Mushrooms that contain toxins can be dangerous
By News staff
The return of wet weather has brought back mushrooms throughout Rossmoor, as seen in the plethora of photos residents are taking.
Each year, mushrooms come out in force after the rains. While ecologically important and often a beautiful sight, mushrooms also can be dangerous because some contain toxins.
The Death Cap and Western Destroying Angel are two of the world’s most toxic mushrooms, and both can be found in Rossmoor during the rainy season.
The Death Cap and Western Destroying Angel mushrooms contain amatoxins, a group of molecules that inhibit cellular metabolism in many animals. In mammals, the liver and kidneys are typically the first organs affected after ingestion. Symptoms don’t usually appear until up to 12 hours after consumption, beginning as severe gastrointestinal distress and progressing to the liver and renal failure if treatment is not sought immediately.
The Death Cap is a medium- to-large mushroom that typically has a greenish-gray cap, white gills, a white ring around the stem and a large white sac at the base of the stem. Though mainly associated with oak trees, it has been found growing with other hardwoods. It was accidentally introduced to North America on the roots of European cork oaks and is now colonizing the West Coast.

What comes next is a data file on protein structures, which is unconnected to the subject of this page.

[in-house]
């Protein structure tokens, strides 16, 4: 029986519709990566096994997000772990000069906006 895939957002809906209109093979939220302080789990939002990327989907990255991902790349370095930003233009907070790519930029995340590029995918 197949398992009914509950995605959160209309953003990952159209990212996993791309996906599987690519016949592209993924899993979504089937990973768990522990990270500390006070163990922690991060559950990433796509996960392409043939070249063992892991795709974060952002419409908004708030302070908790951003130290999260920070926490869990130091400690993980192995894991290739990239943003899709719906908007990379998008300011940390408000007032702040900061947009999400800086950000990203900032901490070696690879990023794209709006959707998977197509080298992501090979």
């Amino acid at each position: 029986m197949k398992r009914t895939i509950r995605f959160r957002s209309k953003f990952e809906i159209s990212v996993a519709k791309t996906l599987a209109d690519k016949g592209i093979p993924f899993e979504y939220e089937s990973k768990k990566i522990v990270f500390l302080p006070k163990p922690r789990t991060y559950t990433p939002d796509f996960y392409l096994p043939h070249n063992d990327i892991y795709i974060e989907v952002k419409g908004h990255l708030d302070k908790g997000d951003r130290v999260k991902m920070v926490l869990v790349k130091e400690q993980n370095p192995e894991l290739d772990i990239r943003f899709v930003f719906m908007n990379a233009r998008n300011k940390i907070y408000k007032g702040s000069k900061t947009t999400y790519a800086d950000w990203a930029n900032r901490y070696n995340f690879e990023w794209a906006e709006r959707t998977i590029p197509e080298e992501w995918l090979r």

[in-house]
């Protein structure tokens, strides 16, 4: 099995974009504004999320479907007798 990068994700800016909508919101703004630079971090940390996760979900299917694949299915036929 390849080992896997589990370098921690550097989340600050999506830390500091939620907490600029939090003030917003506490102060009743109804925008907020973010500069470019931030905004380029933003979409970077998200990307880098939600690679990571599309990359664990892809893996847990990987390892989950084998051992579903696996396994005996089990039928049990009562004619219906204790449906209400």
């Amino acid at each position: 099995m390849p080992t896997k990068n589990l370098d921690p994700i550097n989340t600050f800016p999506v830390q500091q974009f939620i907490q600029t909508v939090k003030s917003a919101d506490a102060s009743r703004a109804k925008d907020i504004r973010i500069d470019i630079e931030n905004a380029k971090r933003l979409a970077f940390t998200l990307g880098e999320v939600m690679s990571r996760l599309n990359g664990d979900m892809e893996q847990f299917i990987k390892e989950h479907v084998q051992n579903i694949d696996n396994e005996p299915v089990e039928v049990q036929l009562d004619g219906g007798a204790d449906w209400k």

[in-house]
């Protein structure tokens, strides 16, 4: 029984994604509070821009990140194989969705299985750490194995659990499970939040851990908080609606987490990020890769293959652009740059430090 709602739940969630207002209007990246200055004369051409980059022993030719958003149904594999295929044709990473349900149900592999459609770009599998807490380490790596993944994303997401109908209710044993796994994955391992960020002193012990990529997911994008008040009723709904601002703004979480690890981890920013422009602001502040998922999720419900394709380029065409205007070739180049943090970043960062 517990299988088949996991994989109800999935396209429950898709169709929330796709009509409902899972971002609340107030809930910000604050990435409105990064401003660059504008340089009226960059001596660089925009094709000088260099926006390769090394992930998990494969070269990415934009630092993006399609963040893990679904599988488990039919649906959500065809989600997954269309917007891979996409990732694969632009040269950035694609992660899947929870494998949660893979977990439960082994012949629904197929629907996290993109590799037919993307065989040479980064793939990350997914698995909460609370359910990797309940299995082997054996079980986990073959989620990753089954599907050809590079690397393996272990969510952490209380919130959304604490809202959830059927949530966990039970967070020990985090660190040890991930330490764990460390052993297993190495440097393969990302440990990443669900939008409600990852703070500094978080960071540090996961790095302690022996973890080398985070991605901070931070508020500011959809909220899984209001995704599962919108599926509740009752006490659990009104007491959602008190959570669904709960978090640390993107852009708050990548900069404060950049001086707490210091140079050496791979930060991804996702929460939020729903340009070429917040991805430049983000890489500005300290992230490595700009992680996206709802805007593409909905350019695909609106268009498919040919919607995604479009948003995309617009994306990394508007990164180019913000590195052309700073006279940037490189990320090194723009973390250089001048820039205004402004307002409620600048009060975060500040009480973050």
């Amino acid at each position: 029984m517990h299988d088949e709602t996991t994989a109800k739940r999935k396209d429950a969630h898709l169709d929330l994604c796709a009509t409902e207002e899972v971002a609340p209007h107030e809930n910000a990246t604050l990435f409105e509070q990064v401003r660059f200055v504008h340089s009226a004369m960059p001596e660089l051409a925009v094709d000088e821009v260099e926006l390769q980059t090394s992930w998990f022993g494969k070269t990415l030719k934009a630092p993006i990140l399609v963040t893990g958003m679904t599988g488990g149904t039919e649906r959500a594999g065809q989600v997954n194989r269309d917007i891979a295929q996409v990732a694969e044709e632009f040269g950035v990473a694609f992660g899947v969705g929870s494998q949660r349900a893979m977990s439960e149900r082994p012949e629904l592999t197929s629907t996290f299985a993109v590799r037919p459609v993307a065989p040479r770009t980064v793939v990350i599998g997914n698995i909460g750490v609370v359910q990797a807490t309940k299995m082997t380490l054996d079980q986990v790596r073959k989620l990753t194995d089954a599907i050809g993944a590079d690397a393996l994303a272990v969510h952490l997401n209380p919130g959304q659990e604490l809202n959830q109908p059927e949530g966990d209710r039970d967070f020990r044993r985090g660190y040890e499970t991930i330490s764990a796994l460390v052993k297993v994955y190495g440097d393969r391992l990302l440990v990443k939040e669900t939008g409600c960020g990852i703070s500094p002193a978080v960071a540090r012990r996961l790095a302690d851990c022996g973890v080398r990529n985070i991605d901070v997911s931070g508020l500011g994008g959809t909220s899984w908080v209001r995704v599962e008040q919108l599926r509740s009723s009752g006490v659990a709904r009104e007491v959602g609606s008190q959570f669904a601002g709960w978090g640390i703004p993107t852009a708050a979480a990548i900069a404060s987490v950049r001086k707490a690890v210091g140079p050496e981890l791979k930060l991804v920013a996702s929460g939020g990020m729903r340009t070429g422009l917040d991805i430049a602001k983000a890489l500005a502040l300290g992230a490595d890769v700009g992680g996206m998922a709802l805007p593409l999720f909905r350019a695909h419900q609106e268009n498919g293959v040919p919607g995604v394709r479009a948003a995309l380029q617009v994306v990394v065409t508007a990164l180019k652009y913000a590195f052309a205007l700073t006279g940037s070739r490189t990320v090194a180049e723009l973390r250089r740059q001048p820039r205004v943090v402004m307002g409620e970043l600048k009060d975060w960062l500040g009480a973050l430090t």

The Western Destroying Angel is a medium-to-large mushroom that usually has a creamy white cap,
white gills, a white ring around the stem that disappears with age, and a thin white sac at the base. It fruits from late winter into spring. It is associated exclusively with oaks. Unlike the death cap, it is a native California mushroom.
Also popping up around the valley are Fly Agaric, one of the most recognizable mushrooms for their reddish color and white spots. This mushroom also is poisonous and can cause hallucinations. They often grow in groups in woodland areas.
The Death Cap and Western Destroying Angel can also be dangerous for pets.
Dog owners should keep a close watch on their dogs during the winter months. Pet owners should contact a veterinarian immediately if they suspect their pet may have eaten a toxic mushroom.
While the Death Cap and Western Destroying Angel mushrooms are responsible for most cases of mushroom poisonings in California, deadly toxins can also be found in Galerina and Lepiota mushroom species, both which occur in the Bay Area as well.